it's an excellent way of working. But I don't think the OP is an experienced photographer and he/she is who my post was aimed at.

Far better, I find, to use aperture but set the ISO myself, depending upon the situation and adjust it accordingly to get the exposure time that suits.

Now, this is where I disagree as it seems backwards to me. How does the camera know what exposure time (shutter speed) is required for any given situation?

You need to ask? I've posted the answer above.

For instance In aperture priority mode, If you upped the ISO manually to induce a faster shutter speed to freeze motion it makes more sense to use manual mode and set the exact shutter speed you require in the first place and let auto ISO change the ISO as needed. Doing it that way always ensures the lowest ISO possible. Your way seems like a guessing game to me.

As in the user preset that I mentioned earlier?

You really don't know, do you?

For this shot, I'd have used native ISO, 64 in my case, aperture, probably about f8 and let the exposure time sort itself out.

With the camera on a tripod that's a good way of working but handheld is a different story, you could finish up with too low a shutter speed to avoid camera shake.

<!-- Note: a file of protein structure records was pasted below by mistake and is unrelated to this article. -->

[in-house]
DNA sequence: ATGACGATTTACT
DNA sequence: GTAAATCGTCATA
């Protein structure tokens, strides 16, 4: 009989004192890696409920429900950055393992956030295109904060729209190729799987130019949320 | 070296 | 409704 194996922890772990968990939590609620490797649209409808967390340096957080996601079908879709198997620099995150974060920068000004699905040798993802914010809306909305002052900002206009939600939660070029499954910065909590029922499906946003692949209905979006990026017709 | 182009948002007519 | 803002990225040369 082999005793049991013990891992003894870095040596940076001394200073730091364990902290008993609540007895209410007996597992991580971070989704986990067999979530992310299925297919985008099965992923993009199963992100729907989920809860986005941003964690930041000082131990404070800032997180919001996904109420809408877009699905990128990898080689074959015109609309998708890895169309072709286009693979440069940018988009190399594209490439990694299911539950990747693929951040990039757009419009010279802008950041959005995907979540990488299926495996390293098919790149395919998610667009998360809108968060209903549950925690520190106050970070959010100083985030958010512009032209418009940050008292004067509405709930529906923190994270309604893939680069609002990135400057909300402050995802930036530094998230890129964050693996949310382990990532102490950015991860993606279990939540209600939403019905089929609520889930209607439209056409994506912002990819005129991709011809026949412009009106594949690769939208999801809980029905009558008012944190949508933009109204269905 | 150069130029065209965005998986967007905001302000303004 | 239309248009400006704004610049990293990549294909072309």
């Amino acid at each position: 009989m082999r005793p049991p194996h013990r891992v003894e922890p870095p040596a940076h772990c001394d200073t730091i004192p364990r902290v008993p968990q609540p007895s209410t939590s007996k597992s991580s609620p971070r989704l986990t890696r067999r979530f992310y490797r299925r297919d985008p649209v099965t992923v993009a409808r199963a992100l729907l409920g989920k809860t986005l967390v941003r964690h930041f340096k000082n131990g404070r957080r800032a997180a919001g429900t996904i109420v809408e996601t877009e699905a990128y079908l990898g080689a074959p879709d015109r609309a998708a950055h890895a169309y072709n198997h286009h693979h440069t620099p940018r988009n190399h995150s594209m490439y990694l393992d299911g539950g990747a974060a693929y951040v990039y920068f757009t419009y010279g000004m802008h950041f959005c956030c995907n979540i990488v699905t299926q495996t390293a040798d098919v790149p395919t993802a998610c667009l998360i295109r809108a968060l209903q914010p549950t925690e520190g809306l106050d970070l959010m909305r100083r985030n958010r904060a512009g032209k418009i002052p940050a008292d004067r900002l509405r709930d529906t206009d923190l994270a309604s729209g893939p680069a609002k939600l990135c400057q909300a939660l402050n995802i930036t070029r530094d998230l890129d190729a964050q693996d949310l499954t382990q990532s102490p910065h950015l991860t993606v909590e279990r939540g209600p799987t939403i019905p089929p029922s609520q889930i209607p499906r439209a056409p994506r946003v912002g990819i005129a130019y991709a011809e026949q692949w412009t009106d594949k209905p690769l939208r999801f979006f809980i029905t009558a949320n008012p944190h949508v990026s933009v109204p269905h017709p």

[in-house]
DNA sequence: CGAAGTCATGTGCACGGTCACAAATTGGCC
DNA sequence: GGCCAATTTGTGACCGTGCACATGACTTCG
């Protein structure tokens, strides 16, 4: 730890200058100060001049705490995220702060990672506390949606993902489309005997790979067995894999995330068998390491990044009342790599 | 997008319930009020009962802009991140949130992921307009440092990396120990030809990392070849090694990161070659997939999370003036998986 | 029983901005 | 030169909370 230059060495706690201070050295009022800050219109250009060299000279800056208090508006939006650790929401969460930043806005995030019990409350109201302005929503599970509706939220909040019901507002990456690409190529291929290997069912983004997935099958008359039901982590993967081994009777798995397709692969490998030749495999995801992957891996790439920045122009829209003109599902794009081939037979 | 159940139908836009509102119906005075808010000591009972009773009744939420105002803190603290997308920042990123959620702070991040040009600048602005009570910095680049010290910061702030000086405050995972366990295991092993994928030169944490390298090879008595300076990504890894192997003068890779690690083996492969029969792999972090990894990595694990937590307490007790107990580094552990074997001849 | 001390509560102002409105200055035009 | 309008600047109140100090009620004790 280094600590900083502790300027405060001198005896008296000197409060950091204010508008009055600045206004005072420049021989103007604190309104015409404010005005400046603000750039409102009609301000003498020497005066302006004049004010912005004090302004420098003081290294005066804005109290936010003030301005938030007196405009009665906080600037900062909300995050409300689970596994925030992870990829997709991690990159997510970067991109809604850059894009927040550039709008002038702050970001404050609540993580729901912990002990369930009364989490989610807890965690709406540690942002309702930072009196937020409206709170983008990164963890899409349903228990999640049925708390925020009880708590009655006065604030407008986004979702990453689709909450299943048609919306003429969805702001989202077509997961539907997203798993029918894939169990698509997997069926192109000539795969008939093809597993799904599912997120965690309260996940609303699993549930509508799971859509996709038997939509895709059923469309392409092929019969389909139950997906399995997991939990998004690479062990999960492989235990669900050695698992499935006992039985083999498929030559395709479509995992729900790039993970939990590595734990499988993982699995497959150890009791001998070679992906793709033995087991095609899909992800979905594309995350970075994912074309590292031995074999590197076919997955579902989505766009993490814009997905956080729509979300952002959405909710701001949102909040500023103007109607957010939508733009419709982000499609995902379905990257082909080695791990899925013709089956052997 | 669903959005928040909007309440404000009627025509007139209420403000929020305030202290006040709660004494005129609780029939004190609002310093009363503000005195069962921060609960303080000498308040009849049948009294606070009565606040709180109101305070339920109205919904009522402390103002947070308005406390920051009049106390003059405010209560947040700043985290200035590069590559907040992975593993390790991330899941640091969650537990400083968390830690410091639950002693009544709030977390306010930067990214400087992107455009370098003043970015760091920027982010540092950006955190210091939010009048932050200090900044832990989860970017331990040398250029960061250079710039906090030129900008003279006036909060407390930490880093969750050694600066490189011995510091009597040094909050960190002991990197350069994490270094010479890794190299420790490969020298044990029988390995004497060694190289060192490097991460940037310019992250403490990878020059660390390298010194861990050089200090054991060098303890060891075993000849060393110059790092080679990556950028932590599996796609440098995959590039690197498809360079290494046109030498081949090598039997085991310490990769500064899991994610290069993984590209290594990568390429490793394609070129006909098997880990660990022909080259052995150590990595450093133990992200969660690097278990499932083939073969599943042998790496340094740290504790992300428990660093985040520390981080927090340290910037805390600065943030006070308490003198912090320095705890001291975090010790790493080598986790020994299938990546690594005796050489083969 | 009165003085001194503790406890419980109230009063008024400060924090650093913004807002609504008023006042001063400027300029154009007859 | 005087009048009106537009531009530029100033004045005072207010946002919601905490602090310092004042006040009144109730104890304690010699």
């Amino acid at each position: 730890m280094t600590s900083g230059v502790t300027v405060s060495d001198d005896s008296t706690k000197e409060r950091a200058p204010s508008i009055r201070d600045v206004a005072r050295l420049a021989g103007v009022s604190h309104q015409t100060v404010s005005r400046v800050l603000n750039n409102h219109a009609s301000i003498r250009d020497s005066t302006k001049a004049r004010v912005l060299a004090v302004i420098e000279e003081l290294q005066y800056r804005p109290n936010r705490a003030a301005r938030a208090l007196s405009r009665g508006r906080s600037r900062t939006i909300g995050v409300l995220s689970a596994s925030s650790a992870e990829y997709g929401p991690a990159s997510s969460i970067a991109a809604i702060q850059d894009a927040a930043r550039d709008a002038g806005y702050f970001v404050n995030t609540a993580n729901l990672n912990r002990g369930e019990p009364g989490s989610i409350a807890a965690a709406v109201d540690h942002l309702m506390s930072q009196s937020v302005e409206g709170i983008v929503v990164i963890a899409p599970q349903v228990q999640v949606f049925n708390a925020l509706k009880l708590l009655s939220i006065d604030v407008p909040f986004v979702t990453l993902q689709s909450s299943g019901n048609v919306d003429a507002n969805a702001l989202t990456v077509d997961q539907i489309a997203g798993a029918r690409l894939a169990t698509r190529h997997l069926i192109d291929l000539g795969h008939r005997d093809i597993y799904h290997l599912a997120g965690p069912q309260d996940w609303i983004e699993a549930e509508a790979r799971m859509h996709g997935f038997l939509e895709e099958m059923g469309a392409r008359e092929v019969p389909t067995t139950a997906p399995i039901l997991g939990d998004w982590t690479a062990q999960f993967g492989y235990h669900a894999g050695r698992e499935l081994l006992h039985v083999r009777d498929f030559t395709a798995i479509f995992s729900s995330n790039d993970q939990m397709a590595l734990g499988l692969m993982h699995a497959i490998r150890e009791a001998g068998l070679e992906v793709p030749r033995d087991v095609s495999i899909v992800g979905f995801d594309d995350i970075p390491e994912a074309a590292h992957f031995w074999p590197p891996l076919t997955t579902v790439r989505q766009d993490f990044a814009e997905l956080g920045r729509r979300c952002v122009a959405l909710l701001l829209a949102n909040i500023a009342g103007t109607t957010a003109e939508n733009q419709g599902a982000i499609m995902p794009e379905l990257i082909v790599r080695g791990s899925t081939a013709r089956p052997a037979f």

By using f8 and auto ISO, there's no telling what it might have selected.

In aperture priority using f/8 and auto ISO, the OP's camera (any camera) will choose a shutter speed that minimises camera shake and then chose the lowest ISO possible.

As I said above, that's the theory which might, or might not, hold true.

There would be no extreme settings involved, especially in full sunshine as the OPs image was taken.

I get the impression that you don't actually use any of these settings that you're promoting.

I would also advise you to use aperture priority, not shutter priority with static images like this.

To get the whole image in acceptable focus an aperture of f/8 would have been fine (f/8 on Canon APS-C sensor is equivalent to f/13 on full-frame for the same depth of field). The camera would have then set a shutter speed of 1/60 and an ISO of 200. The result would have been far better image quality. Even f/5.6 (f/9 on FF) would probably have achieved enough DOF due to the wide-angle focal length the shot was taken at. That would have brought the ISO down to the camera’s native setting of 100 and resulted in the absolute minimum noise.

Here’s a 100% crop to illustrate the very poor image quality I’m referring to.

The above is what the camera produced with your exposure settings of f/25, 1/100 sec & 3,200 ISO. Lots of unnecessary noise, a complete lack of sharpness and no detail in the brickwork due to both noise and diffraction.

If you'd used the camera settings I've suggested (f/5.6 1/60 sec & 100 ISO) the difference in image quality would have been huge!

Something like this below only much better because I can only do so much in post-processing, especially with regards to severe diffraction.

You have a very decent camera and lens but you need to learn the basics regards camera settings to get the best out of it.